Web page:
In 2011, UK lost in the Maui Invitational to Connecticut before falling again at the hands of the Huskies in the Final Four. In this season's Sweet 16, Kentucky will look to exact revenge on the Indiana Hoosiers, who won a December showdown on a Christian Watford buzzer beater of which the Wildcats need no reminder.
In that game, UK trailed by as many as 10 points in the second half before Darius Miller, Michael Kidd-Gilchrist, Marquis Teague and Doron Lamb scored their team's final 37 points to grab the lead with under a minute left. The Cats showed the "will to win" that John Calipari has raved about all season, but the Hoosiers would of course prevail.
The raucous crowd in Assembly Hall that December Saturday has been assigned some credit for IU's victory, and I can attest from being there that it's difficult to imagine a more intense environment for a college basketball game. Friday's matchup at 9:45 p.m. will be played in the Georgia Dome, where UK fans figure to once again prove the "Catlanta" moniker to be true, so the Hoosiers don't figure to have that kind of advantage again.
However, I'm interested in more tangible factors as I take a look at this matchup. First off, let's analyze a few of the key statistical reasons why UK lost the first time around:
1. Frontcourt production - The first UK-IU game this season is an unpleasant memory for every Wildcat on the roster, but it's a particularly salty one for Terrence Jones and Anthony Davis. The pair combined for 10 points, 10 rebounds, five blocks, and seven turnovers on Dec. 10. Their combined averages the rest of the season in those same categories are 26.9 points, 17.3 rebounds, 6.4 blocks and 2.6 turnovers.
Jones was a mysterious no-show in that game, so much so that Coach Cal opted to leave him on the bench as UK made its comeback bid. Davis, on the other hand, was productive, but limited due to foul trouble. He played just 24 minutes - eight fewer than his season average - and, since picking up four fouls against IU, Davis hasn't had more than three in any game.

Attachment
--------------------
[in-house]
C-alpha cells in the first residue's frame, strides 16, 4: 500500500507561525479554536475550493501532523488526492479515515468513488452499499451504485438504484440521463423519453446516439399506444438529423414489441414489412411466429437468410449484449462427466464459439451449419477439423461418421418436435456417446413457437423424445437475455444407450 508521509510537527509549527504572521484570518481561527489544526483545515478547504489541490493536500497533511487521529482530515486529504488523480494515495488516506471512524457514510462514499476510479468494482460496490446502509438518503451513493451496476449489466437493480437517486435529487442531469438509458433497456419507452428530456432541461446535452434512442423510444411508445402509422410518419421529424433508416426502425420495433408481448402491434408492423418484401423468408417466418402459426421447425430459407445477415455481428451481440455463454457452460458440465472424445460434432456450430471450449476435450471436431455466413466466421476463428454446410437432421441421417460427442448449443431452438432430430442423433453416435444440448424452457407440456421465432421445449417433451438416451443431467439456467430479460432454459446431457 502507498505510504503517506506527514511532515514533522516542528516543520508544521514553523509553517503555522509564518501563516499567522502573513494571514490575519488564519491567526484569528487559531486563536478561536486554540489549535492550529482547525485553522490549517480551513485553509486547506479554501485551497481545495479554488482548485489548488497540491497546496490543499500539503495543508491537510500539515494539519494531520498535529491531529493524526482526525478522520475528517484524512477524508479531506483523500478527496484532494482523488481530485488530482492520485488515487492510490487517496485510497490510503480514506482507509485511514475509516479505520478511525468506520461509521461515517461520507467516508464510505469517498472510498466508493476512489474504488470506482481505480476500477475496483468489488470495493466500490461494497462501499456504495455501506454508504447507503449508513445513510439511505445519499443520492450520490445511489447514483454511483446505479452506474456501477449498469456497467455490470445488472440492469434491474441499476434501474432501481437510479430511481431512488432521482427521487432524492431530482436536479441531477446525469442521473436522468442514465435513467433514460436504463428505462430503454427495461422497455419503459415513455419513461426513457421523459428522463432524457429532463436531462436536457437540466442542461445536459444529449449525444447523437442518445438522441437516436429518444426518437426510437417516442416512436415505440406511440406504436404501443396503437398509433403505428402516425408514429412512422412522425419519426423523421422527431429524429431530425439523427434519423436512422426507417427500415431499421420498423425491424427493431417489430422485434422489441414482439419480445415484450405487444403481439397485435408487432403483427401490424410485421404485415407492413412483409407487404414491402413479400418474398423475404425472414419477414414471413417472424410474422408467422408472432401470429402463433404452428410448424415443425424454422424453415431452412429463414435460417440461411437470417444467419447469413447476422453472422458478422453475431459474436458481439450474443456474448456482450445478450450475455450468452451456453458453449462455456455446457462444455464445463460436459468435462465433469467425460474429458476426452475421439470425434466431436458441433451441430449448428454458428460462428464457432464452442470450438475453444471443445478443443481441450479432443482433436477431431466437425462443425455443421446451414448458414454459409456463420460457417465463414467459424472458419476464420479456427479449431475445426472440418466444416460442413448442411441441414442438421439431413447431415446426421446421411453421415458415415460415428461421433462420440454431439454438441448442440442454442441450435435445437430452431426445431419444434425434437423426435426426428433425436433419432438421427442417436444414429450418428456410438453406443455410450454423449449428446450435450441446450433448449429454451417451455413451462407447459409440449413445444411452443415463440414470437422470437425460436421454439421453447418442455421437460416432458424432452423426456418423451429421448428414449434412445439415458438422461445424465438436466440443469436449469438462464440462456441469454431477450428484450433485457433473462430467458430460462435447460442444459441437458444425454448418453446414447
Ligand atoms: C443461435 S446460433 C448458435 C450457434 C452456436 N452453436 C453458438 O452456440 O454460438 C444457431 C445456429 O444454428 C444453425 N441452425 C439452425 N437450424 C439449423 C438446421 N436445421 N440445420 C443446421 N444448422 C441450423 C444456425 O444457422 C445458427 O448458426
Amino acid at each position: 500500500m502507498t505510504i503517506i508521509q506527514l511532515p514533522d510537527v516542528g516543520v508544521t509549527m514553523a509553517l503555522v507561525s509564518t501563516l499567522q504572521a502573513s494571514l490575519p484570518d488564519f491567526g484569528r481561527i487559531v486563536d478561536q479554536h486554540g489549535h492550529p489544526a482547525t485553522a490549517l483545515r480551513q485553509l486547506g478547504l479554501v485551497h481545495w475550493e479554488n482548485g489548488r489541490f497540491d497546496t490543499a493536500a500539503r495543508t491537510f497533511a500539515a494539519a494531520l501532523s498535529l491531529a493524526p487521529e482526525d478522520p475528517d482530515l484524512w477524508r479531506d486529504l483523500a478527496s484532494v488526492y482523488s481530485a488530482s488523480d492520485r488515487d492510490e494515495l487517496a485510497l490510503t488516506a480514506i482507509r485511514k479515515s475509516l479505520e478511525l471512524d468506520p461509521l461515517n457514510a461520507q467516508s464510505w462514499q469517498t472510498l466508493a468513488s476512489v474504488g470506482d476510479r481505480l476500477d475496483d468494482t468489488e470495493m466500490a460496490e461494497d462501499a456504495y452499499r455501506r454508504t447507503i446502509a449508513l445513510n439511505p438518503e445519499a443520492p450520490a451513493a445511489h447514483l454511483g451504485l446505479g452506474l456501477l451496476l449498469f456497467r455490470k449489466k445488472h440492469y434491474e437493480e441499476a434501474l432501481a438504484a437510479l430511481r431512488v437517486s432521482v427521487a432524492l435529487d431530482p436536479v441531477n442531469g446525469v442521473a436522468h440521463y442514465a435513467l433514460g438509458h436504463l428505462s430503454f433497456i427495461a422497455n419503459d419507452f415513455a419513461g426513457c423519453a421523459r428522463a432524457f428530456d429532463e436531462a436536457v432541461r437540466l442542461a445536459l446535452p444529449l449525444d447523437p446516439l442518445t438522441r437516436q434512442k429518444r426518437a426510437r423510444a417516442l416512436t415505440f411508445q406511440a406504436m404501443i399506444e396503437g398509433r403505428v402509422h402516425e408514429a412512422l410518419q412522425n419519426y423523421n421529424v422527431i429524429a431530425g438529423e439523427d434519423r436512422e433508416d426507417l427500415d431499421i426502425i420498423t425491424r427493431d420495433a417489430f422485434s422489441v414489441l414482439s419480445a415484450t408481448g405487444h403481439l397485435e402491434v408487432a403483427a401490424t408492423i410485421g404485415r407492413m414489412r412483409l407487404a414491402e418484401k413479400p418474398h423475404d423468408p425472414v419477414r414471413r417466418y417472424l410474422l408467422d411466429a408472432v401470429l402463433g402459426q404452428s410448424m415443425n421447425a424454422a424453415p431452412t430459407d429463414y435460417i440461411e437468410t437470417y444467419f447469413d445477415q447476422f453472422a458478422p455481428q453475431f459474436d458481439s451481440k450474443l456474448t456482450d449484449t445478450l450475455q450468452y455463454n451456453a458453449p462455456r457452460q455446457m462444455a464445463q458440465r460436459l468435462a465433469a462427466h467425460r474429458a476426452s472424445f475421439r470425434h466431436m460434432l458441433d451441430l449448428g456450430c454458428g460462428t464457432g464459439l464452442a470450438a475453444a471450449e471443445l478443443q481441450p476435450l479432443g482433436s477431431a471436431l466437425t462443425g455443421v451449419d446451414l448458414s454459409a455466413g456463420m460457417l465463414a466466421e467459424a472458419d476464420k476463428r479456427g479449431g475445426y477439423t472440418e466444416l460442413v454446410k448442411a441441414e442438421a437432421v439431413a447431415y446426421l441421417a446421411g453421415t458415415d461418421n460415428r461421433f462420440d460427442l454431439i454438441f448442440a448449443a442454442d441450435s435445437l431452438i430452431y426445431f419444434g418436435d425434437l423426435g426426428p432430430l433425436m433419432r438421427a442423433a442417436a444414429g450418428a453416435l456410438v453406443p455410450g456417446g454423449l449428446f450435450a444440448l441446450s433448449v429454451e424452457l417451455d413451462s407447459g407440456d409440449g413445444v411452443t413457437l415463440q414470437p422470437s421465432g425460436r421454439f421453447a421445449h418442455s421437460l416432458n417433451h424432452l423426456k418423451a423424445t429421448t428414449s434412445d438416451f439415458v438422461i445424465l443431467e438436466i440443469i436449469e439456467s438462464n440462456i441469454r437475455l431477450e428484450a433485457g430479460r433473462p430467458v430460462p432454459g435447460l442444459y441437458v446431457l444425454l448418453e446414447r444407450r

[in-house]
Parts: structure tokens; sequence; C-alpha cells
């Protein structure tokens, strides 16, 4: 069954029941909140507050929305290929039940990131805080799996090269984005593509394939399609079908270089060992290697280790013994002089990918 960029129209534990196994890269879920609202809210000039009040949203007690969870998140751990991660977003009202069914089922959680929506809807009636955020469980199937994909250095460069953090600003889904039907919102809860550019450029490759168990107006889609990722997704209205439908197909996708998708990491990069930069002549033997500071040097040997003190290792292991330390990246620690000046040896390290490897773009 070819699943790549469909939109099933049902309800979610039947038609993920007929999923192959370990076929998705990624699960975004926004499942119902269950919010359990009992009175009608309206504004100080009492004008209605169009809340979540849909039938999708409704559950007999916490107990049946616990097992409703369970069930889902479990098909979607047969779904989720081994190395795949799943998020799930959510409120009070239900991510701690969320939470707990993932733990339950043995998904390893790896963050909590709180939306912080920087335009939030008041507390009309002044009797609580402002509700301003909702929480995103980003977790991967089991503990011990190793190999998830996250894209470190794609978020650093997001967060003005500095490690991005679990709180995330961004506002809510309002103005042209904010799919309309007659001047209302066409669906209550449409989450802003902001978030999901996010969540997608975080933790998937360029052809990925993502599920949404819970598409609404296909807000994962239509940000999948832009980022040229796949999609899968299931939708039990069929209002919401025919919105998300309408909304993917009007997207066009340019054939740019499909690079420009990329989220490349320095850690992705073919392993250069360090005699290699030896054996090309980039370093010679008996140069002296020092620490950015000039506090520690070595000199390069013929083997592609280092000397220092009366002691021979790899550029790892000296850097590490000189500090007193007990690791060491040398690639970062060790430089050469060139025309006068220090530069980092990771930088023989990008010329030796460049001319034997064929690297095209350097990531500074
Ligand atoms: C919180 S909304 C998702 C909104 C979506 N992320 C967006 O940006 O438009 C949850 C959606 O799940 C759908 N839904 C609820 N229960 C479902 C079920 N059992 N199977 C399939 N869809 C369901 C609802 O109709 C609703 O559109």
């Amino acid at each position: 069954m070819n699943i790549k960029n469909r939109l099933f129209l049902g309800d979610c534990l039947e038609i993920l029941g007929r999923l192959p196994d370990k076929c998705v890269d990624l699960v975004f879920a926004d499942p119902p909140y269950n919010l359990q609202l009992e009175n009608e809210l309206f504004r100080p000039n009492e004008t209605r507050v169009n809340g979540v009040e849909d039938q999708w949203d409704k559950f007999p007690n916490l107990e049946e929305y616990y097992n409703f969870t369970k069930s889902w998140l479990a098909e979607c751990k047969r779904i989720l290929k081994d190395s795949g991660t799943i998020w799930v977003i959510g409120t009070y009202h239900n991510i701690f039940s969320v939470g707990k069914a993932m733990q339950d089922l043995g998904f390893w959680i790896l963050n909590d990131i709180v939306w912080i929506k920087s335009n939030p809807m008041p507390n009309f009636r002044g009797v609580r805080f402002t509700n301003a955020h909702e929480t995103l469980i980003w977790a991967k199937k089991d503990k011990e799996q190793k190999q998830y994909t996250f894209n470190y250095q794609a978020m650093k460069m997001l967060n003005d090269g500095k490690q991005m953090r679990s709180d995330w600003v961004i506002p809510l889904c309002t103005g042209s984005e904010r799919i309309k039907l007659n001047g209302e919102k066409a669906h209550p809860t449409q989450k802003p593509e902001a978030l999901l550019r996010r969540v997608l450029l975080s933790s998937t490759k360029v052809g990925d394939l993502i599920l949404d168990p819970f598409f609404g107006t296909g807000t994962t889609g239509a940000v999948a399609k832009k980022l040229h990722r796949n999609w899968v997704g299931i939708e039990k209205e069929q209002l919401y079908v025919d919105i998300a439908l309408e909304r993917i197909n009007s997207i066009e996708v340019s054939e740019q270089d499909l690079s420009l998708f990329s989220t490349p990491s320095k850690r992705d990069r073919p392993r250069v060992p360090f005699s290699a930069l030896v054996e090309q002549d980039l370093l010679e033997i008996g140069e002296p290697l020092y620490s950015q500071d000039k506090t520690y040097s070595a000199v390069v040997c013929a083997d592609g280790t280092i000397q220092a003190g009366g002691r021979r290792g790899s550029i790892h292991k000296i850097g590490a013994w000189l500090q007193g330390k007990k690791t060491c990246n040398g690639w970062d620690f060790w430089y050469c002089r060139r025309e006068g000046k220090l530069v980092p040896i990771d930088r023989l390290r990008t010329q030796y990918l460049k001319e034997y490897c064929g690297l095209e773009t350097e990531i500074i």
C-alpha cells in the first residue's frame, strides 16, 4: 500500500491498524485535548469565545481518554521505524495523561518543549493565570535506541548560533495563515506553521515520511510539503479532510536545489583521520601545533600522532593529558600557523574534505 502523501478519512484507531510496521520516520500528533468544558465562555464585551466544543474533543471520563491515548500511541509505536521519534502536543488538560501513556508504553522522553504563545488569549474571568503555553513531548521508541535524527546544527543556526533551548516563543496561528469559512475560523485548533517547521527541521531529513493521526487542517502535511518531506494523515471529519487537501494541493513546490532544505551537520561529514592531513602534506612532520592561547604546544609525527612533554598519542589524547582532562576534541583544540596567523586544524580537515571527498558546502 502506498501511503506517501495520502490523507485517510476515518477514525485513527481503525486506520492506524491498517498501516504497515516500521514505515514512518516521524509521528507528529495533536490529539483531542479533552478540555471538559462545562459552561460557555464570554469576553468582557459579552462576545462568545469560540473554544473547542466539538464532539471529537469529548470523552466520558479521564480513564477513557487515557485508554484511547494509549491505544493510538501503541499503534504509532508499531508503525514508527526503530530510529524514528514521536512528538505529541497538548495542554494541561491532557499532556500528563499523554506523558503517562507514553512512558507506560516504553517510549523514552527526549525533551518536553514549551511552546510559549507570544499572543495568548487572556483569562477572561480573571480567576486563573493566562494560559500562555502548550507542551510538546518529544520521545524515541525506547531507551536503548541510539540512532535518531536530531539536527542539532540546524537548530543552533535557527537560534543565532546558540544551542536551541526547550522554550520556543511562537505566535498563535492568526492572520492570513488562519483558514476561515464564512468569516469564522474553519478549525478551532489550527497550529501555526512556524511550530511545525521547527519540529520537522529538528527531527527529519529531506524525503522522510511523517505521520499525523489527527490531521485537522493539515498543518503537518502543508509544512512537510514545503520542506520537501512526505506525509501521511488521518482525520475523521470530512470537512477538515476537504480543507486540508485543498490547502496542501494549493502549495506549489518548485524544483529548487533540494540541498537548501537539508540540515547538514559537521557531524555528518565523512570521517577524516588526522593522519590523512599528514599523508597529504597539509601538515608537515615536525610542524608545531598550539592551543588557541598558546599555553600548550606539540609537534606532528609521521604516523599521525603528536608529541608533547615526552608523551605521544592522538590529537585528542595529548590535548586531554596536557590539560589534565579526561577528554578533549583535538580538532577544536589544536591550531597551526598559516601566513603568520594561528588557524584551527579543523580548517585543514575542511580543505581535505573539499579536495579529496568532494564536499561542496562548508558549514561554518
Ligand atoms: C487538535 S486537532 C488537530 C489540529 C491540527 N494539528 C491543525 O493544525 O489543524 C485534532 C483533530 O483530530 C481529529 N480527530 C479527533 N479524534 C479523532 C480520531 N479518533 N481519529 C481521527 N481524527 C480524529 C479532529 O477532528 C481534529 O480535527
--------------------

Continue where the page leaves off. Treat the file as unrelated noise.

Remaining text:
Yes, Cody Zeller is among the most talented big men UK has faced all season and Watford presents matchup problems with his versatility, but it's difficult to imagine Jones and Davis contributing as little to the cause as they did the first time around.
2. 3-point shooting - IU is the second-best 3-point shooting team in the country, hitting 43.7 percent on the season, but the Hoosiers were hot even by their own lofty standards against Kentucky. They nailed 9-of-15 attempts (60 percent) from beyond the arc, some of which were contested, but many were open looks. UK showed how good it can be defending the 3 this season in games against dead-eye opponents like Vanderbilt, Florida and Iowa State, but statistics show that 3-point defense is subject to a great deal of randomness. Nonetheless, Kentucky will need to do a much better job contesting shots from deep in the Sweet 16.
3. Offensive rebounding - A bunch of IU's 3-point looks came as a result of second chances. UK gave up 14 offensive rebounds to Indiana, five of which were grabbed by Zeller. The Hoosiers are an above average rebounding team, but Kentucky has been better on the season. The battle on the boards was even at 30 last time around, but UK will look to grab an advantage this time.
4. Turnovers - Jones was the primary offender here. The sophomore forward has seen double teams for much of the season, but he did not respond well to the ones IU threw at him, committing six of his team's 17 turnovers. As a team, UK has committed that many turnovers just once since the beginning of conference play. Those turnovers led to 23 Indiana points.
With that out of the way, we turn our attention to how these two teams matchup three months later. The personnel remains the same - other than guard Verdell Jones III, who is out for the season with a knee injury - but these two squads are different from the ones that faced off in Bloomington, Ind.